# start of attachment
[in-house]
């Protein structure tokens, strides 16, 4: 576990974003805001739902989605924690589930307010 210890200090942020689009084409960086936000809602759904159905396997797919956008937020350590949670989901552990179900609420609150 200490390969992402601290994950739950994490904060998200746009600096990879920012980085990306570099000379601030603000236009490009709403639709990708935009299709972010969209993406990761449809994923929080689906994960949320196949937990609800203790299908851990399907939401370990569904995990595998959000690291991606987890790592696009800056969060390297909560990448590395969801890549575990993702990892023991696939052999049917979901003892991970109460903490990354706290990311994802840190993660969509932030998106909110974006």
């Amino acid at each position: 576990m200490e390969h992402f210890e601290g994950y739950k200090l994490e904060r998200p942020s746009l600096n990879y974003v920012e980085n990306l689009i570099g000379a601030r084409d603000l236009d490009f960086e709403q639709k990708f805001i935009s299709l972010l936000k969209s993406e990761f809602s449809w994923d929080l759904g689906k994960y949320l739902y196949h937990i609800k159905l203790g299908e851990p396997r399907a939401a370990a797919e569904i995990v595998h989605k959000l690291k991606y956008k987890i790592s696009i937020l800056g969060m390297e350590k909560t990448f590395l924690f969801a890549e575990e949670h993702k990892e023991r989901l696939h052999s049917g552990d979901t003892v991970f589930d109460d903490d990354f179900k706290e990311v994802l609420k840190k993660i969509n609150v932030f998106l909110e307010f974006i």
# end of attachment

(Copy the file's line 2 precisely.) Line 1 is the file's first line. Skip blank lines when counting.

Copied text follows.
């Protein structure tokens, strides 16, 4: 576990974003805001739902989605924690589930307010 210890200090942020689009084409960086936000809602759904159905396997797919956008937020350590949670989901552990179900609420609150 200490390969992402601290994950739950994490904060998200746009600096990879920012980085990306570099000379601030603000236009490009709403639709990708935009299709972010969209993406990761449809994923929080689906994960949320196949937990609800203790299908851990399907939401370990569904995990595998959000690291991606987890790592696009800056969060390297909560990448590395969801890549575990993702990892023991696939052999049917979901003892991970109460903490990354706290990311994802840190993660969509932030998106909110974006």